Some of the most popular foods you’ll find at holiday gatherings could lead to head pain, like aged cheeses, smoked meats, artificial sweeteners, and chocolate. “Certain foods can trigger headaches including MSG, BPA (found in canned products), nitrates, red dyes, frozen foods that contain MSG, processed cheeses, and diet foods,” says Dr. McVige.

The triggers are very much individual. Plus, not everyone is triggered by the same foods. And while these foods won’t cause headaches in everyone, people with migraines might be more likely to notice the after-effects. “Keeping a headache diary and a food diary can help you understand the things that cause increased headaches,” Dr. McVige says. “The biggest triggers I see in my practice are MSG, bouillon cubes, salad dressings, fake cheeses, and spice packets with MSG. Nitrates found in luncheon meats, hot dogs, smoked meats, and cured meats can also trigger headaches.” Eating a clean diet with foods that aren’t processed and are organic can really improve headache outcomes, she says.

Keep in mind that skipping meals can trigger headaches for some people, especially if they’re skipping breakfast. Eat regular, balanced meals throughout the day to keep headaches at bay.

You’re chugging caffeine.

Whether you’re drinking more caffeine because you’re a sucker for specialty holiday drinks or you slept in and then drank a large cup of coffee after that celebration the night before, this drug could be part of the reason you’re experiencing head pain during the holidays. Caffeine in itself isn’t the direct culprit behind why your head hurts—in fact, it helps narrow and restrict blood flow in the blood vessels which can help with head pain—but the circumstances around that cuppa joe might cause head pain. (Related: These Hidden Sources of Caffeine Could Be Keeping You From Falling Asleep)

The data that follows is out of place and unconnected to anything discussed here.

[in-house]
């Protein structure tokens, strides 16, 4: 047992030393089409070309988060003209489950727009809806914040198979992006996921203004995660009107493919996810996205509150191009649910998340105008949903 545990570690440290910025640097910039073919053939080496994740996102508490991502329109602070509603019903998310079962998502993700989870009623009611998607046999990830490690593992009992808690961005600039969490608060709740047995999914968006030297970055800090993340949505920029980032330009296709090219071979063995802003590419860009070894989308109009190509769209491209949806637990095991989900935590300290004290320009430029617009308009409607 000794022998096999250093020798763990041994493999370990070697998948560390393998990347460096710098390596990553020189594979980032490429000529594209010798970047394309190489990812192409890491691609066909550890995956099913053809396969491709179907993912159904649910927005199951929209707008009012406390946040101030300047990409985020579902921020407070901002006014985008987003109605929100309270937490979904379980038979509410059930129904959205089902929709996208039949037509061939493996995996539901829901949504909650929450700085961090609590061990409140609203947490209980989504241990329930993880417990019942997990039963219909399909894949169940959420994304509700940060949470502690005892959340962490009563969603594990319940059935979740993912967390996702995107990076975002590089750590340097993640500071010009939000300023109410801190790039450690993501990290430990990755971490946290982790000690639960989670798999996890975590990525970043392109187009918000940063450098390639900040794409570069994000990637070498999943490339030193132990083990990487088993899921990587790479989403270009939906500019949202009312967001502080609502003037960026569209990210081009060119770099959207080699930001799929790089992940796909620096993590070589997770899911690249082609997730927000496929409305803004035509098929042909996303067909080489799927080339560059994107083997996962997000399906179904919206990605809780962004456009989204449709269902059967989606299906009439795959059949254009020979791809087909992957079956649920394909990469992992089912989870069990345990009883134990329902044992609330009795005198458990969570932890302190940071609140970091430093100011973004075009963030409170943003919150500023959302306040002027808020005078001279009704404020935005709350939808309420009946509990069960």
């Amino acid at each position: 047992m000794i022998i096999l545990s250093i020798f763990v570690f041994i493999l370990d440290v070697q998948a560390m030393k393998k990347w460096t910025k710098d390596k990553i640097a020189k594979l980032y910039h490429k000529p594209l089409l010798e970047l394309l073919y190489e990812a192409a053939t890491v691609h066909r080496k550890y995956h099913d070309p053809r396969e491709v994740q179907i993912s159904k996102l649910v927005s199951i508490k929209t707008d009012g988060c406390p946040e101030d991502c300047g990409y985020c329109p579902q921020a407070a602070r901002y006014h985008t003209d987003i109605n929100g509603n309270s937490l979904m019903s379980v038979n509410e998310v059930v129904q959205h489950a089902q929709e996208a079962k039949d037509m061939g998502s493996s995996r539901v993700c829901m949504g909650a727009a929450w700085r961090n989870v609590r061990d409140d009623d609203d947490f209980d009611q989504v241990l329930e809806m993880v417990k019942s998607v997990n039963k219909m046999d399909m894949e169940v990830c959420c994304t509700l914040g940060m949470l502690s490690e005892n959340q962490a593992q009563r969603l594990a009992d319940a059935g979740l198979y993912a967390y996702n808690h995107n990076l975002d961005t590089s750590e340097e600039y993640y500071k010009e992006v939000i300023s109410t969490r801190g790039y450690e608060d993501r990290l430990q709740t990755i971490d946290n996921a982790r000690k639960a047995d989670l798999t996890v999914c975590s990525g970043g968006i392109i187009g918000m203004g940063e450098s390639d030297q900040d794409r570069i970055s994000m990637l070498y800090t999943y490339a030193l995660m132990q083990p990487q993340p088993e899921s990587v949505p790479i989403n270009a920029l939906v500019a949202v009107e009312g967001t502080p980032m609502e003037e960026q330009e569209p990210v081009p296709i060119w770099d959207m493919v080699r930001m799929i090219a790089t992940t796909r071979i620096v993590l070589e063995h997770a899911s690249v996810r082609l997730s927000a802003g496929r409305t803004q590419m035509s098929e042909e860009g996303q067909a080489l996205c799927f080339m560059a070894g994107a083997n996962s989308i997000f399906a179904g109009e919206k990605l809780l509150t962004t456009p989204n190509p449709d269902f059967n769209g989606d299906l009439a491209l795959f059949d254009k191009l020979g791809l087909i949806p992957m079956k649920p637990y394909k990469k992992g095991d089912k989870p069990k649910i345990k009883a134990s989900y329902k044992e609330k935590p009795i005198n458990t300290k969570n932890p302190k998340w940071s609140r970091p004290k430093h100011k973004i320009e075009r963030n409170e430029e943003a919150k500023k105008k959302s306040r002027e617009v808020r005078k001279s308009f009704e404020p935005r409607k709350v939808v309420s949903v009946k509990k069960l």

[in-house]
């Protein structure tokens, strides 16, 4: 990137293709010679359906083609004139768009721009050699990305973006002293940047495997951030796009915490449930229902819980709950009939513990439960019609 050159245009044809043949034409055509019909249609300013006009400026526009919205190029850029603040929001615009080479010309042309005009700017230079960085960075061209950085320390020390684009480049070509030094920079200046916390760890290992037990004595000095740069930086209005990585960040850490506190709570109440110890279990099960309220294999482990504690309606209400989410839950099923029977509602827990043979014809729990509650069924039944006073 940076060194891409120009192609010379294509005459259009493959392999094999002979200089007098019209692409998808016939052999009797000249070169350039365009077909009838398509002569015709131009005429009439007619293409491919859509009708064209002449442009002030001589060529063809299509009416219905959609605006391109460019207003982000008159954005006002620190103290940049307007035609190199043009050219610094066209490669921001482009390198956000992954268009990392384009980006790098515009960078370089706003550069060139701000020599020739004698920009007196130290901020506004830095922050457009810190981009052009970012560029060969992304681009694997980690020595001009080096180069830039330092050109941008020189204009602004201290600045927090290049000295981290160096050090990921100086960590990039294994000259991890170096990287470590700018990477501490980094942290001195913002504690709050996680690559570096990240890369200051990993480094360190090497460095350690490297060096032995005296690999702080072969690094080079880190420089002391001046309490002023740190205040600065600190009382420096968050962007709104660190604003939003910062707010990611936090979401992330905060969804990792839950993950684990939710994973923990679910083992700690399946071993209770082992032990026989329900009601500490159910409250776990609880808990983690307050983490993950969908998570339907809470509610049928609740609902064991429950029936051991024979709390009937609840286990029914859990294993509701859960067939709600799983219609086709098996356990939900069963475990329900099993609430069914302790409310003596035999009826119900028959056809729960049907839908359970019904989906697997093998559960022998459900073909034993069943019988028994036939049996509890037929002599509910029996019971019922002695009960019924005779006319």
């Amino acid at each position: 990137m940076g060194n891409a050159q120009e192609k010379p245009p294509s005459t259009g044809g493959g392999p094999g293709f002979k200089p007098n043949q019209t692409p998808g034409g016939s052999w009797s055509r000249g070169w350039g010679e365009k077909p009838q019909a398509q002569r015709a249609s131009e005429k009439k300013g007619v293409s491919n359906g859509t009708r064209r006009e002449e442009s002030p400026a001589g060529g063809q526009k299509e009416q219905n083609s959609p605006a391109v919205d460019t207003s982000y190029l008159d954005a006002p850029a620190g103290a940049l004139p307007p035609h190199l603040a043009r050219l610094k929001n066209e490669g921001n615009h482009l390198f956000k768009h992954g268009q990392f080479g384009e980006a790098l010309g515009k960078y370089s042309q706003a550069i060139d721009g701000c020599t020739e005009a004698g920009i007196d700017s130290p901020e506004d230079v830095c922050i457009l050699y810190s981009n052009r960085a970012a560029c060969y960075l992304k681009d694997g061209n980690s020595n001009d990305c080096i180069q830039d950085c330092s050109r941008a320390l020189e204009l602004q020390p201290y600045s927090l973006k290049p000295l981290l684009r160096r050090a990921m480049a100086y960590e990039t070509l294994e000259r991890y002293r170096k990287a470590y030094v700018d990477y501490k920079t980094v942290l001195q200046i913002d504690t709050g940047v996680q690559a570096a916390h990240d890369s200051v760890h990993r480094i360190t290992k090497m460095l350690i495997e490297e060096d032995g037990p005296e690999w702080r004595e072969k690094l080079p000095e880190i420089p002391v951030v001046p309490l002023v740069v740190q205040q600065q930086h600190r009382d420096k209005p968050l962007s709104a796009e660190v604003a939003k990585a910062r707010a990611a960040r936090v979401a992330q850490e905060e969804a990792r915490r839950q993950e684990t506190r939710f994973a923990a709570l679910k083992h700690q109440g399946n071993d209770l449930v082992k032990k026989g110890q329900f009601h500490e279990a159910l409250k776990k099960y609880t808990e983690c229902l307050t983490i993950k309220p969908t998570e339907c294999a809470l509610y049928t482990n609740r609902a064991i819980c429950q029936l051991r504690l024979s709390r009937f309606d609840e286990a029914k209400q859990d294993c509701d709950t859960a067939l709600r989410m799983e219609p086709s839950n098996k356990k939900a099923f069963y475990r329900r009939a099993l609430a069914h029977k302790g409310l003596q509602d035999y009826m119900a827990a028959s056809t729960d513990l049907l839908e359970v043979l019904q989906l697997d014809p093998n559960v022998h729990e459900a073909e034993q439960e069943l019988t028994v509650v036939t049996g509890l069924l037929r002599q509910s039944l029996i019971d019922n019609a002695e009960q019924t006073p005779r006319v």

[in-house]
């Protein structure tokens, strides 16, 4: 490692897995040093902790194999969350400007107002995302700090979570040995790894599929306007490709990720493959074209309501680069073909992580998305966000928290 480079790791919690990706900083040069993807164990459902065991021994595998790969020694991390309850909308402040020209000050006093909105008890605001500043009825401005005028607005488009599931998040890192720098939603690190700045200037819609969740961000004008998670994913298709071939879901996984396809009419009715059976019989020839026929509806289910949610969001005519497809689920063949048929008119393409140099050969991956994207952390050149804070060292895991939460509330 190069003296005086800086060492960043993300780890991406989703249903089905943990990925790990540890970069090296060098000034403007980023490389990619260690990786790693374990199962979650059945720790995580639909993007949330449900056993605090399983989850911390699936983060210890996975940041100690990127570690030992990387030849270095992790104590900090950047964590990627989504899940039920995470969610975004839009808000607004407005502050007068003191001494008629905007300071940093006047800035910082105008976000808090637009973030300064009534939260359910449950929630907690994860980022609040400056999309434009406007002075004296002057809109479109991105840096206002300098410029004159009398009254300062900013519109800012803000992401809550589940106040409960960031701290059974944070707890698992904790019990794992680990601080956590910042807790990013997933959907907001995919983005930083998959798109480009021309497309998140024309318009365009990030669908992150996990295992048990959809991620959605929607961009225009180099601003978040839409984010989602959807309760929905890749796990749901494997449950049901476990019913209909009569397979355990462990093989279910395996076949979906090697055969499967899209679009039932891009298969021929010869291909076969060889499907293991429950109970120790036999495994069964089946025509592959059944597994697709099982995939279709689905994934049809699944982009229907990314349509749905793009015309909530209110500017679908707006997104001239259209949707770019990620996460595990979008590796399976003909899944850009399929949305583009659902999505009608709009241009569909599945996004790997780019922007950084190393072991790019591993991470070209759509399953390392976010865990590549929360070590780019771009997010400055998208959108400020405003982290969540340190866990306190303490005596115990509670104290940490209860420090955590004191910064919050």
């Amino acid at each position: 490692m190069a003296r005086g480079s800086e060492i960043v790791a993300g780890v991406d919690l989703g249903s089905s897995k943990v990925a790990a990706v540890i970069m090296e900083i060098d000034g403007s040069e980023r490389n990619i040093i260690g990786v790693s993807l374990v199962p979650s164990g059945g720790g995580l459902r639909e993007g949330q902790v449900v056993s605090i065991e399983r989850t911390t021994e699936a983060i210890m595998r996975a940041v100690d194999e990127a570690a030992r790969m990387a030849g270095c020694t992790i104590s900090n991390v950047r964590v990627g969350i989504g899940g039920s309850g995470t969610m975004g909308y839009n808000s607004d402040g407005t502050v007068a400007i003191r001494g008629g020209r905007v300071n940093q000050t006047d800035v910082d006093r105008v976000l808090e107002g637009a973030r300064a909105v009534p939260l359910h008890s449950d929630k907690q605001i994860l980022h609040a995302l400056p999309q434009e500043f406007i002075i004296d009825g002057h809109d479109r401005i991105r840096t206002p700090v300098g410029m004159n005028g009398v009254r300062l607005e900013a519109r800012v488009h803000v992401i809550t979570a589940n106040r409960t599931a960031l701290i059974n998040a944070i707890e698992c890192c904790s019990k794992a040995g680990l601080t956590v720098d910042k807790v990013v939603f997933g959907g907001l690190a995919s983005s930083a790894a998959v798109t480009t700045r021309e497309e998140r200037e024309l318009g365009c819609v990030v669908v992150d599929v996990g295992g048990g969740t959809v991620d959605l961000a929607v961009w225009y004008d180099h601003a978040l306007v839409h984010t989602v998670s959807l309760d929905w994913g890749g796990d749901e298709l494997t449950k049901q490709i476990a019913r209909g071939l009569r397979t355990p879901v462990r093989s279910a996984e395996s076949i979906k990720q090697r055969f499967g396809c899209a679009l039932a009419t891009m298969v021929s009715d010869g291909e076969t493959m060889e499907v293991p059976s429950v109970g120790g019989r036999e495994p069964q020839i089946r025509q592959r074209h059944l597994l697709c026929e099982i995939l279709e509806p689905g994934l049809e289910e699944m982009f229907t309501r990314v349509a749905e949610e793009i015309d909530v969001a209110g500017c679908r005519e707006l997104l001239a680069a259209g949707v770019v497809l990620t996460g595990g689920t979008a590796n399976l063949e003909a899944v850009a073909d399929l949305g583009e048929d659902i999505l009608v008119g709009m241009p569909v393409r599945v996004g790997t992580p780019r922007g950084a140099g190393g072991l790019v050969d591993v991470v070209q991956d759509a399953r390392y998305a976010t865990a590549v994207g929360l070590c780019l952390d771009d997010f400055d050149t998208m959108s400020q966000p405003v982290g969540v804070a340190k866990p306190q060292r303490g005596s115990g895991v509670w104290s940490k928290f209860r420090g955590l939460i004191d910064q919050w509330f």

Usually, dehydration is part of the problem. “A good rule of thumb is to drink an 8-ounce glass of water before any caffeinated beverage to counter the dehydrating effects,” says Dr. McVige. “Caffeinated beverages can also induce headaches if they are made with artificial sweeteners or are sweet in general.”

If you decided to catch up on zzz’s over the weekend and slept in, having a caffeinated beverage a few hours later than you’re used to could also cause a headache from the caffeine withdrawal.

Read the full article on Fitbit.

Leave a Reply

Your email address will not be published. Required fields are marked *

Free Weekly Newsletter and Bonus PDF

Work With Me

Diana can help with:

  • Writing articles
  • Freelance writing coaching
  • Content marketing writing
  • Copywriting
  • Editing
  • Reporting
  • Magazine writing
  • Magazine editing
  • Website writing
  • SEO writing and strategy
  • Branded content
  • Whitepapers
  • Syndication strategy
  • Launching editorial websites
  • Audience development
  • Blogging
  • Ghostwriting
  • Social media strategy
  • Book projects
  • Creating freelance writing online courses

Email Diana about opportunities: Diana(at)DianaKelly.com.